Autumn Statement: The key points for fleets
The key points of the 2016 Autumn Statement and what it means for fleets. By Alex Grant and Natalie Middleton.
Post-2020 BiK to include electric range
New Benefit-in-Kind bands for company car drivers, to be introduced in April 2020, will include a sliding scale for vehicles emitting 50g/km CO2 or less, based on their electric range, aimed at incentivising models which are more likely to be driven on battery power. Fully electric vehicles will get their own 2% banding, while the familiar one percentage point increments will be retained from 51g/km upwards, starting at 15%.
“These new bandings will create a much greater incentive for employers and employees to choose the cleanest electric and hybrid cars. However, these decisions are pragmatic, cost-conscious ones and we are concerned that they may be deferred until the incentives come into effect.
“The ULEV market could suffer in the meantime as company car tax costs rise significantly between now and 2019.”
Gerry Keaney, BVRLA chief executive
Tax advantages removed for most salary sacrifice schemes and cash allowances
From April 2017, most salary sacrifice schemes will be subject to the same taxation as cash income, which the Chancellor said was designed “to promote fairness and broaden the tax base”. Ultra-low emission vehicles will not be affected by the changes, and neither will pensions, pensions advice and cycle to work schemes.
The Treasury added that all arrangements in place before April 2017 will be protected for up to a year, and arrangements in place before April 2017 for cars, accommodation and school fees will be protected for up to four years.
HMRC also announced in the subsequent draft legislation for Finance Bill 2017 that the new rules will also apply to employees using cash or car schemes. The move will mean that employees who can choose between the options of a cash allowance or a company car will be taxed on whichever is the higher: the taxable benefit or the cash allowance sum.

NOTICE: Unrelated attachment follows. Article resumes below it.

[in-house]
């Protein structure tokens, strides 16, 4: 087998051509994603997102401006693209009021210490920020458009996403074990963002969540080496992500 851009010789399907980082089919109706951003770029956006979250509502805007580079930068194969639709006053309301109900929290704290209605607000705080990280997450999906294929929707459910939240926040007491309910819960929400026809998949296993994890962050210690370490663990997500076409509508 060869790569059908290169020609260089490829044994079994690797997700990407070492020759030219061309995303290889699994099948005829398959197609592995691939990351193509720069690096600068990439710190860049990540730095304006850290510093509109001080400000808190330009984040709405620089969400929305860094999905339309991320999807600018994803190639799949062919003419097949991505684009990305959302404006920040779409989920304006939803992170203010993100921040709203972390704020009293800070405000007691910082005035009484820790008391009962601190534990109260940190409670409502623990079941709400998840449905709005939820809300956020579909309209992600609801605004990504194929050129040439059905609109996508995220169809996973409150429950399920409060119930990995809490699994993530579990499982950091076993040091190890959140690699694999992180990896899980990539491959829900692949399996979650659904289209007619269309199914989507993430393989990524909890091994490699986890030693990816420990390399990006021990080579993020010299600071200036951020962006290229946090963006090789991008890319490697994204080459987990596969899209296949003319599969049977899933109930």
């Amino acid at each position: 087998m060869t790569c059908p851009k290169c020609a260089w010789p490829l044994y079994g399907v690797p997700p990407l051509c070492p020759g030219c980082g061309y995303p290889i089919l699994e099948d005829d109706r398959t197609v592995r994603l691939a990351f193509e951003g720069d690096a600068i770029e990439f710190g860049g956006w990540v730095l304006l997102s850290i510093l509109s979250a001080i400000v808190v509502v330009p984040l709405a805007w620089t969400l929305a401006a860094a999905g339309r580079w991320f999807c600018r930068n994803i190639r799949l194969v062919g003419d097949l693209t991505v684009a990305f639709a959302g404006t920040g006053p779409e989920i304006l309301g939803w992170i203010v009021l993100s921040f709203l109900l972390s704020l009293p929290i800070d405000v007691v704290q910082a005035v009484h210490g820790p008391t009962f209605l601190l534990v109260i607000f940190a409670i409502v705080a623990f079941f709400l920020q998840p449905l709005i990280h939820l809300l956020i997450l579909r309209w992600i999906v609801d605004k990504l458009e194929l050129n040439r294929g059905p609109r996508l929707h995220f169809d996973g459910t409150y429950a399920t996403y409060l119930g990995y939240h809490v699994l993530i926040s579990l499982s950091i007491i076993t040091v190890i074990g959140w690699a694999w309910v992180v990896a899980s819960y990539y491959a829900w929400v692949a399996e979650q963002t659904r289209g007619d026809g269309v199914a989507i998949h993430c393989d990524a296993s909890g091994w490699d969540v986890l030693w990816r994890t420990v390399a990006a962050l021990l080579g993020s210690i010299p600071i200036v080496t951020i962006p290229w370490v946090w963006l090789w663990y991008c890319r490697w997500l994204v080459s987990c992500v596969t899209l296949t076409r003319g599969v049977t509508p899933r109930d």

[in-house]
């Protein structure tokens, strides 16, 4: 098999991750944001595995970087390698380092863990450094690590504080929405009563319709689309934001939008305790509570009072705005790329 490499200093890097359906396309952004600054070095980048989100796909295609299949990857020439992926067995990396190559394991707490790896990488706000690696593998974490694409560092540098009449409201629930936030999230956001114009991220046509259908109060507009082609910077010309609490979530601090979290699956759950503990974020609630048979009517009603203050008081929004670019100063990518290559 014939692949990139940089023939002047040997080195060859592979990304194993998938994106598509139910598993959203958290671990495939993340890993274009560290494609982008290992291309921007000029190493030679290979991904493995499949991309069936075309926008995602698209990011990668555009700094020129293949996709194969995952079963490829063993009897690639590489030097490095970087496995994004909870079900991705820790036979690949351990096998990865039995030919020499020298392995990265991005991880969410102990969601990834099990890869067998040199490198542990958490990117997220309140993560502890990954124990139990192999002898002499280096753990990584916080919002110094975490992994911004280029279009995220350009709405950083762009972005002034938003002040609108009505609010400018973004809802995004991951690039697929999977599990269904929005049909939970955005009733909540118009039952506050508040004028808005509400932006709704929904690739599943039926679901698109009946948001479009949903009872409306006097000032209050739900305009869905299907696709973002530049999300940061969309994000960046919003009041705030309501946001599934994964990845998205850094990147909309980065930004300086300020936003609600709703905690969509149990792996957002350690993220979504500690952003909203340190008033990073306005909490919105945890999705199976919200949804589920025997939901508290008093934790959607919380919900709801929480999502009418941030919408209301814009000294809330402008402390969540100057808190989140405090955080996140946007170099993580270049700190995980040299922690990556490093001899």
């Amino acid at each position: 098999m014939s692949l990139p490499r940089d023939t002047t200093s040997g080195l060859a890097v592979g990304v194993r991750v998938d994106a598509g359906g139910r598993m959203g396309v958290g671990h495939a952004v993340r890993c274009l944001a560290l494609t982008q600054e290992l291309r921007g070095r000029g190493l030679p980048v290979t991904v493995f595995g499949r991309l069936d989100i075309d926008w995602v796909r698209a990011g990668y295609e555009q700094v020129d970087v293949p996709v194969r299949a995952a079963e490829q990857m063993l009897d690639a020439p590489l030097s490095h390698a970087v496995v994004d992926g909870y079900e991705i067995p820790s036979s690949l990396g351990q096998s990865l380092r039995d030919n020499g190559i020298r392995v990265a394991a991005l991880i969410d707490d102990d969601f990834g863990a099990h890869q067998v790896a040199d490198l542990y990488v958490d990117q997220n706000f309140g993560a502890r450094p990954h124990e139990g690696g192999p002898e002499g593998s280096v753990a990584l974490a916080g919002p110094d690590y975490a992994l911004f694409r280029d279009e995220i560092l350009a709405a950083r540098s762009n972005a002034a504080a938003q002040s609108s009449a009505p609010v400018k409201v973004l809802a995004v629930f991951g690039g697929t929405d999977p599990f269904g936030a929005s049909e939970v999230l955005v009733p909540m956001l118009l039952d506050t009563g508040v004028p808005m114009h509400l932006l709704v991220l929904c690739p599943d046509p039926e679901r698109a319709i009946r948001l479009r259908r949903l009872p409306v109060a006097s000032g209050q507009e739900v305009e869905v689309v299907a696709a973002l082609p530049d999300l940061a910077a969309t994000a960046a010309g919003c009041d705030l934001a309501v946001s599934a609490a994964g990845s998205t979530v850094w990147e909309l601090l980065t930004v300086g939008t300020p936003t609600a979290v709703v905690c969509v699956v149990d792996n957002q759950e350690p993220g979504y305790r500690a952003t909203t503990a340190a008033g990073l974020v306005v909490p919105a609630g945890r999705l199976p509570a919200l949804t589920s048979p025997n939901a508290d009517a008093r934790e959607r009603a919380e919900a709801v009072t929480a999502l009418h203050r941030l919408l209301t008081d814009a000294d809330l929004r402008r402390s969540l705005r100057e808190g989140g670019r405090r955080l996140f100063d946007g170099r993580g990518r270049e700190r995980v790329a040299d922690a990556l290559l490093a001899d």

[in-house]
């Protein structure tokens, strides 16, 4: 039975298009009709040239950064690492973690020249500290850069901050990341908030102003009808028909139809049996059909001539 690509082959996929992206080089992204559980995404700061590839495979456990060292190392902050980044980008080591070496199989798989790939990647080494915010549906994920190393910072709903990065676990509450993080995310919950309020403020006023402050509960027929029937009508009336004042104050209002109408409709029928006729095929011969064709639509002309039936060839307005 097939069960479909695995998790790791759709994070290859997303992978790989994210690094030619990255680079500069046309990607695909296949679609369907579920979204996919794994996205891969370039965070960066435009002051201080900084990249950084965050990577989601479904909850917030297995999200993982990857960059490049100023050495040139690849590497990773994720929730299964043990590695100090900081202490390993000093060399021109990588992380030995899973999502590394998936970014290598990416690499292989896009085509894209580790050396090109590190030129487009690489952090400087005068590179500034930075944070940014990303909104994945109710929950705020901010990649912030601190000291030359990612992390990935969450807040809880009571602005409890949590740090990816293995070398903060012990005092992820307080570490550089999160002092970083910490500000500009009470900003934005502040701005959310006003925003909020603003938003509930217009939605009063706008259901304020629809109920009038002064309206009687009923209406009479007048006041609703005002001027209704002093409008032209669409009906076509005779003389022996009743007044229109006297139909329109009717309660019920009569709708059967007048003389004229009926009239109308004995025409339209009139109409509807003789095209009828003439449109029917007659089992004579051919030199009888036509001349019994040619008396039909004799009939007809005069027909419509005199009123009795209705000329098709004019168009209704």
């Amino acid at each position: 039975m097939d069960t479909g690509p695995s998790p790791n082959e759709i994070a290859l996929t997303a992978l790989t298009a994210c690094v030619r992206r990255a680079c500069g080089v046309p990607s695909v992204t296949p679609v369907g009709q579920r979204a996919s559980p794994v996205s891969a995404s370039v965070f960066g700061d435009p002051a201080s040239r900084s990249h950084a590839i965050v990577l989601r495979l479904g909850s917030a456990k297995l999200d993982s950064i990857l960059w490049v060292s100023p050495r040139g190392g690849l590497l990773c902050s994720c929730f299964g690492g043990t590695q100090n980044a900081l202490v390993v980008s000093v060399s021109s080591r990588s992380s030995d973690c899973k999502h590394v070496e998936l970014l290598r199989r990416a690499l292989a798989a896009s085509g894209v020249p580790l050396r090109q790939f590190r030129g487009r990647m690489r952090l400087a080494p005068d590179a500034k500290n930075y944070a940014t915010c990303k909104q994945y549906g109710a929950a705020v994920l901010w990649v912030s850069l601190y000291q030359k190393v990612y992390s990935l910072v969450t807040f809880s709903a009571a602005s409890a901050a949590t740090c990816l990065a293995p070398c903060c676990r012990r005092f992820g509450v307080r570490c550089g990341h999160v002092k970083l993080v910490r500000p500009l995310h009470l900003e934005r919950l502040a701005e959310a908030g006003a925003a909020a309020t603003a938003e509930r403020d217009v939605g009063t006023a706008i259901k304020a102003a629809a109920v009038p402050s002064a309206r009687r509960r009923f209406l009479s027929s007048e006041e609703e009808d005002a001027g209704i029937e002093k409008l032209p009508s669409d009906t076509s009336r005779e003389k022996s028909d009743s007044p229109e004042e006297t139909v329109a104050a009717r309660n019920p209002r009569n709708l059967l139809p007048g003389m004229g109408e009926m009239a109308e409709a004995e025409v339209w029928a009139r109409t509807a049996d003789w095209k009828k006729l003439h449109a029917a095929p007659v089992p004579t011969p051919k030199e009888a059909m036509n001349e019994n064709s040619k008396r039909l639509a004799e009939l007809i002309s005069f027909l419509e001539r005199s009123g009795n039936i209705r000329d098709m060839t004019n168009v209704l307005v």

“There will be a general sense of shock in the industry that the chancellor has changed the arrangements for taxing salary sacrifice schemes. You can see why he has done it: he expects to raise more than £230m pa once the new system has bedded in in 2018-19.
“However, all is by no means lost for the fleet industry and for those employees who have salary sacrifice cars or planned to have them.
“People already sacrificing salary will continue to enjoy the benefits for four years.
“We can expect a huge rush in salary sacrifice registrations between now and 5 April, when the new rules come into force. And employees can continue to enjoy the benefits of sal sac if they choose an ultra-low emission car.
“All in all, whilst this is not the outcome the industry was hoping for, it’s by no means a disaster.”
Colin Tourick, Professor of Automotive Management, University of Buckingham Business School
No fuel duty rise for 2017
Fuel duty will remain frozen for the seventh successive year in 2017. Aimed at helping businesses and consumers, this is expected to result in an £850m cut in revenues and means the current fuel duty freeze is the longest for 40 years.